The characters vent the fears of the middle classes, as seen in the Daily Mail, but it is not these perceived and distorted objects of terror that prove to be the nightmares in the end.  Martin’s neighbourhood watch scheme soon blossoms, burgeons and gets out of hand.  The residents soon give up their civil liberties and agree to carry identity cards to allow them ingress and egress.  The fences get higher.  Razor wire adorns the walls. Patrols roam the streets with baseball bats.  Even the Police have to seek permission to enter the now-gated community.


Martin finds an inner strength, at first from his faith and his pacifism, but then from his acceptance by the committee as their undisputed leader.  Sister Hilda has her own agenda.  It is not long before sub-committees are established: for morality, and for discipline and punishment.   A wronged husband eagerly researches, designs and builds a set of stocks, with the promise of more medieval devices of harsher punishment to come.  With the bad guys all kept at bay, the residents seek to police themselves.  How quickly they devolve from sticky beaks and curtain twitchers to full-on war on terror, Sharia law, power-crazed lunatics!  They seek to mete out their form of baseball bat justice on the undesirables on the neighbouring estate.  This leads to a final showdown with the Police, culminating in Martin being shot to death, all over a misunderstanding over a garden gnome figure of Christ.   If he could relinquish the symbol of his beliefs, for only a few seconds, he would live to chair meetings another day.  But he cannot, has not the wit to, and so, hilariously, is martyred.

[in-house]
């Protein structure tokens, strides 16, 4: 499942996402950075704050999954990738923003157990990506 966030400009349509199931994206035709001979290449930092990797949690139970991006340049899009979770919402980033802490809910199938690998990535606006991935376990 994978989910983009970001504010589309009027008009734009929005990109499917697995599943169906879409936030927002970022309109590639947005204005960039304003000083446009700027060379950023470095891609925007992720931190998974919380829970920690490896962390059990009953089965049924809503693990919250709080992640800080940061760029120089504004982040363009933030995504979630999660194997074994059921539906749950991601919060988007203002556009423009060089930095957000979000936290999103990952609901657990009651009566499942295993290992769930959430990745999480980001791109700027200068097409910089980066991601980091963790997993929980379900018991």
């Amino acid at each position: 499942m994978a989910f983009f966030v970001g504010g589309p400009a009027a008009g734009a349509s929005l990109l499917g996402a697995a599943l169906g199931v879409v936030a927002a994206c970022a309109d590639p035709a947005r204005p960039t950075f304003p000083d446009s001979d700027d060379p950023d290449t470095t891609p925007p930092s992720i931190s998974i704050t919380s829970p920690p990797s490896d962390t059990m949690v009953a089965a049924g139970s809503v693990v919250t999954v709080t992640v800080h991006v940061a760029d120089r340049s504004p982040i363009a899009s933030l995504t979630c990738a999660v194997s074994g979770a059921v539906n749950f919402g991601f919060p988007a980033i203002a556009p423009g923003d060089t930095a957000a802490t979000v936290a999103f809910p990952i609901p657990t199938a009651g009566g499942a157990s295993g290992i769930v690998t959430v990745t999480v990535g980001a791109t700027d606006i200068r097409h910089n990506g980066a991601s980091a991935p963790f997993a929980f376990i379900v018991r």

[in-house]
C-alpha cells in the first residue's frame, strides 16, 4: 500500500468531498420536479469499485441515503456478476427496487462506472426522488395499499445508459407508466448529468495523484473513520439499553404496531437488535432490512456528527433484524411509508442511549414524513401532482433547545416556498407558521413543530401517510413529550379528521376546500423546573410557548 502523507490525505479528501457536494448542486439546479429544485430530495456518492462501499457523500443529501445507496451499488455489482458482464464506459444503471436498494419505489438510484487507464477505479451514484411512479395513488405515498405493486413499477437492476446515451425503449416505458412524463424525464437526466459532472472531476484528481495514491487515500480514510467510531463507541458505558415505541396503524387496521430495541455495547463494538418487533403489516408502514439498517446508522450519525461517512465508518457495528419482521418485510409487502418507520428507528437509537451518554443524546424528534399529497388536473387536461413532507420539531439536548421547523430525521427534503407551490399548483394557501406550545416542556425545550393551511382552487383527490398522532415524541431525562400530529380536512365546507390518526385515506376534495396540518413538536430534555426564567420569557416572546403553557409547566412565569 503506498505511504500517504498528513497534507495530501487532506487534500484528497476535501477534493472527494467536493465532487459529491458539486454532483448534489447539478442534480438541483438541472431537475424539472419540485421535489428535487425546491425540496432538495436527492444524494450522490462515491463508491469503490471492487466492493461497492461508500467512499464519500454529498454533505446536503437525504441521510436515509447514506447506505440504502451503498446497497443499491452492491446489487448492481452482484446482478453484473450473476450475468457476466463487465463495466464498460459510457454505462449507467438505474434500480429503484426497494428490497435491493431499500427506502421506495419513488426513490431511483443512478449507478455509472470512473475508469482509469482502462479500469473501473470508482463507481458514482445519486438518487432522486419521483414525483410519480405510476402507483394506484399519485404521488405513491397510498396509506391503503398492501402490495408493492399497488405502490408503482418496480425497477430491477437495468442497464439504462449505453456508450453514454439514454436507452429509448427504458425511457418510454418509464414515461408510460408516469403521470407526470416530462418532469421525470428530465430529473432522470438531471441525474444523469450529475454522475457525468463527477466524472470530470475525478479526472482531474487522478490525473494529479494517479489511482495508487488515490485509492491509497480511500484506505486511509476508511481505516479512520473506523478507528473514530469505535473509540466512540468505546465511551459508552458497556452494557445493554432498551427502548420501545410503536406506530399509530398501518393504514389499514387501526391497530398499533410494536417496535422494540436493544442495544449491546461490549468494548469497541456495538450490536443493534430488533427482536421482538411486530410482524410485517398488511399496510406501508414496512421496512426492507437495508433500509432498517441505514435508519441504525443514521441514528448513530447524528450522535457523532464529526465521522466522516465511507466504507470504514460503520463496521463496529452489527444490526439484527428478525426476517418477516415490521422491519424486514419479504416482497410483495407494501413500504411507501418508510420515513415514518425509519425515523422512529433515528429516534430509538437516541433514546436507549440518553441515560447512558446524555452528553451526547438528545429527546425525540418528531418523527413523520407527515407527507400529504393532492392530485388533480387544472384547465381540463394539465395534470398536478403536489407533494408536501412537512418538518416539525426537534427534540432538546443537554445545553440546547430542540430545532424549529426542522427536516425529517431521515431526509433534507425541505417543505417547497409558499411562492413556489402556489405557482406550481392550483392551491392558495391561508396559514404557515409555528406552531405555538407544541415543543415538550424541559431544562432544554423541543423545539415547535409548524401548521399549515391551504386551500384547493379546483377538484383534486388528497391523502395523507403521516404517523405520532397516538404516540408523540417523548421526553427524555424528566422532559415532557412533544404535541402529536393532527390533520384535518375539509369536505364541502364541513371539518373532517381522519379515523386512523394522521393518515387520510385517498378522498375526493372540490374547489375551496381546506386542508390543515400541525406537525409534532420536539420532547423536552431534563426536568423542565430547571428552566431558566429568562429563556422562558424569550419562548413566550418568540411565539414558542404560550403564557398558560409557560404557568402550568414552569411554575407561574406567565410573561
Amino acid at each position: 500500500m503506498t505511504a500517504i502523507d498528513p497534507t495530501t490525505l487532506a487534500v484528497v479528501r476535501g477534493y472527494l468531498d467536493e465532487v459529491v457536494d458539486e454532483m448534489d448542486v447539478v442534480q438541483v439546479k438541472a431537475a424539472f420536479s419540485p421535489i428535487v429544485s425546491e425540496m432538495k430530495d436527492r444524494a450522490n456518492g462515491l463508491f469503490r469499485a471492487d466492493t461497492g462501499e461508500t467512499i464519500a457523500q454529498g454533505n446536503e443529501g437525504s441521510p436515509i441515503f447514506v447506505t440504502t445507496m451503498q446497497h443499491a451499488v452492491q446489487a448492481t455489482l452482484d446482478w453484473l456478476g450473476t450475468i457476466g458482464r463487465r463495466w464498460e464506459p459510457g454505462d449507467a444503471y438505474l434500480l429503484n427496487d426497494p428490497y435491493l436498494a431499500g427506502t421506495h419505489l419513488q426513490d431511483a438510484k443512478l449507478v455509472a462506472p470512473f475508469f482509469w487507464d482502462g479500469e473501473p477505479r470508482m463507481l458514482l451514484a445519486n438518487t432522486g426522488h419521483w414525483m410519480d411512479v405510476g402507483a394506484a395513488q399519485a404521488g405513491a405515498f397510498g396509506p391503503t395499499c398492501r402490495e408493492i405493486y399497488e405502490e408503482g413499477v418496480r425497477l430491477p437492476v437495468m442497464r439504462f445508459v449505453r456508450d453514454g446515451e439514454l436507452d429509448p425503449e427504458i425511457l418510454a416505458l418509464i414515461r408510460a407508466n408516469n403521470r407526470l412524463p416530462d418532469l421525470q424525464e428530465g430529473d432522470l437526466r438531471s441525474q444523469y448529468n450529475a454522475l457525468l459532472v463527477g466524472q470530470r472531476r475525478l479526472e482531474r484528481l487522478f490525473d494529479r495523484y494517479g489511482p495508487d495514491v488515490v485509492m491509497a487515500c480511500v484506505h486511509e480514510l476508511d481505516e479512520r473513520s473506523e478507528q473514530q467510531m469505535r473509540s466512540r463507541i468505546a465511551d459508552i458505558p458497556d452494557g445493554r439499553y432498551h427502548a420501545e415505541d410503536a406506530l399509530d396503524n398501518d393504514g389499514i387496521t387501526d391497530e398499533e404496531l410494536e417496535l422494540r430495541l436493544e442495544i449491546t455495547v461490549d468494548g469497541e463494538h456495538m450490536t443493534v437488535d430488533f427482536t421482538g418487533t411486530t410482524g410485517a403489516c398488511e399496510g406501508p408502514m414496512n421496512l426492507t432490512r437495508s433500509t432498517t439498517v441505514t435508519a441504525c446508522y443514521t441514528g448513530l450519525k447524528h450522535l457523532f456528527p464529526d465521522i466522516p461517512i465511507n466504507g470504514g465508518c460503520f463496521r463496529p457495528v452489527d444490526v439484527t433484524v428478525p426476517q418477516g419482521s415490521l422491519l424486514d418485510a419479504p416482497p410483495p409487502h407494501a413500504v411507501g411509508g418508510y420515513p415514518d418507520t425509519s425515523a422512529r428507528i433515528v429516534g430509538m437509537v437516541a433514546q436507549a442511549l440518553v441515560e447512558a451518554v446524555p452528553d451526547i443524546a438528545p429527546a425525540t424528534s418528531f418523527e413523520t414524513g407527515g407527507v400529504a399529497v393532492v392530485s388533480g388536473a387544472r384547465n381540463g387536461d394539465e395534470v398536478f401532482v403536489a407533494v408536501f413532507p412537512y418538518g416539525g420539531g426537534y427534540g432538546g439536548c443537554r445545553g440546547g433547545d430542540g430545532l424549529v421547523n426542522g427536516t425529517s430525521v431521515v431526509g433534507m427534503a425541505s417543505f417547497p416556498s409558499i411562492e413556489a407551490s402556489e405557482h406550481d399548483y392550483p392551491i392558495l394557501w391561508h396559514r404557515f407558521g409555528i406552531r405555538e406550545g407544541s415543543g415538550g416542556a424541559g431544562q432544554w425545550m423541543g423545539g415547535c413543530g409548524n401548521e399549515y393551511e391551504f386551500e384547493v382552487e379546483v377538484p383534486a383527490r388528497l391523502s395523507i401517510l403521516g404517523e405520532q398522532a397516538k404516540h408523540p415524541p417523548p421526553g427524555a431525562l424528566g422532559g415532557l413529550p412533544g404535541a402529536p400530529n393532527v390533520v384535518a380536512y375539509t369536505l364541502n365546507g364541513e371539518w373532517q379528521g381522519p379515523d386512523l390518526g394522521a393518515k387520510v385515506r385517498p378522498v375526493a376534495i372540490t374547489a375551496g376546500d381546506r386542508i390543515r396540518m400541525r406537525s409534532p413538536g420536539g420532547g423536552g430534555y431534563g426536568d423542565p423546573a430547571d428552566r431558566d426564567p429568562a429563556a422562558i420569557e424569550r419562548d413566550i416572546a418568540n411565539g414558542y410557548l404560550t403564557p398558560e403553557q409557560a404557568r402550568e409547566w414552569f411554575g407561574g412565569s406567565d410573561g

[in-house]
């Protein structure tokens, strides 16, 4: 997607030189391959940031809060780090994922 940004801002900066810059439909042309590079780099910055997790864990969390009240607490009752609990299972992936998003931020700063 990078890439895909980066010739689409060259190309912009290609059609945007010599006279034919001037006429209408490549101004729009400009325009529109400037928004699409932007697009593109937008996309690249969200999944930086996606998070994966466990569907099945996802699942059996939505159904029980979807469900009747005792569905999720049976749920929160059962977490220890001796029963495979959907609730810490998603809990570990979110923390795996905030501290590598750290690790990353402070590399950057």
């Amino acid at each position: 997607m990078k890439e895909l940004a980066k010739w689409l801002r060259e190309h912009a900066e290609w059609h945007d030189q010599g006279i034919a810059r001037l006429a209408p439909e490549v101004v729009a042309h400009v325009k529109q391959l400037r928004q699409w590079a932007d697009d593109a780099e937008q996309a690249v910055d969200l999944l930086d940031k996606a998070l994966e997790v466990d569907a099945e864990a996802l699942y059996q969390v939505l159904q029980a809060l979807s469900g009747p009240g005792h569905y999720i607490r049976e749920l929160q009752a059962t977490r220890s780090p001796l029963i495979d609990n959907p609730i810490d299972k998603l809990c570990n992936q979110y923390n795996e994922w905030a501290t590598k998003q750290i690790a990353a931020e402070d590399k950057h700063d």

Evil sister Hilda’s true colours have come to the fore well before this point.  A sour-faced, bowl-haircutted, Ann Widdecombe of a woman, she survives to spread her twisted values, with added hypocrisy.


The play grows darker with every scene.  At one point Hilda and her henchwoman question the young bride from next door about the bruises on her arms.  It is an inquisition all the more chilling because of their politeness and reserve.


Ayckbourn subverts his own genre, you might say, by showing us these middle class monsters and daring us to identify with them.  They build their own cage and become both guards and prisoners.


This play has a lot to say about a certain view of the world and how easy it is for society to panic itself into extremes of behaviour that are far worse than the original perceived problem.


The excellent cast, led by Matthew Cottle and Alexandra Mathie as Martin and Hilda, don’t miss a nuance of characterisation or a beat in delivery of yet another highly-crafted script.  Directed by the playwright himself, Neighbourhood Watch is a topical comedy, a cautionary tale in these dark days.


As a footnote, I would like to add that the auditorium of the New Vic was, on this occasion, worse than any doctor’s waiting room for coughing throughout the performance.  Please, New Vic, sell lozenges – if people will insist on rustling sweet wrappers during a play, I would rather they were opening cough sweets.